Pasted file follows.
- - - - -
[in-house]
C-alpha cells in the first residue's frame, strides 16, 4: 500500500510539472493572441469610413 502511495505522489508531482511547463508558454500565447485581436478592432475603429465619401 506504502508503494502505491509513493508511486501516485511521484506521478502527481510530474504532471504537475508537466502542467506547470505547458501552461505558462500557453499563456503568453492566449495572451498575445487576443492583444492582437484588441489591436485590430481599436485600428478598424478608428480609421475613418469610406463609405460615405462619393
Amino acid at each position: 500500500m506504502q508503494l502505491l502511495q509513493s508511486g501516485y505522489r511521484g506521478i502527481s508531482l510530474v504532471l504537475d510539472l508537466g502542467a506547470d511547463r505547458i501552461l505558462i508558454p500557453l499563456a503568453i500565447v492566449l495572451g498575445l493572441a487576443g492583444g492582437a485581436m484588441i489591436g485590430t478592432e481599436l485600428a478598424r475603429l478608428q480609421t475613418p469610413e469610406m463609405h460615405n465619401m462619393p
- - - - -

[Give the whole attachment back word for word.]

[in-house]
C-alpha cells in the first residue's frame, strides 16, 4: 500500500510539472493572441469610413 502511495505522489508531482511547463508558454500565447485581436478592432475603429465619401 506504502508503494502505491509513493508511486501516485511521484506521478502527481510530474504532471504537475508537466502542467506547470505547458501552461505558462500557453499563456503568453492566449495572451498575445487576443492583444492582437484588441489591436485590430481599436485600428478598424478608428480609421475613418469610406463609405460615405462619393
Amino acid at each position: 500500500m506504502q508503494l502505491l502511495q509513493s508511486g501516485y505522489r511521484g506521478i502527481s508531482l510530474v504532471l504537475d510539472l508537466g502542467a506547470d511547463r505547458i501552461l505558462i508558454p500557453l499563456a503568453i500565447v492566449l495572451g498575445l493572441a487576443g492583444g492582437a485581436m484588441i489591436g485590430t478592432e481599436l485600428a478598424r475603429l478608428q480609421t475613418p469610413e469610406m463609405h460615405n465619401m462619393p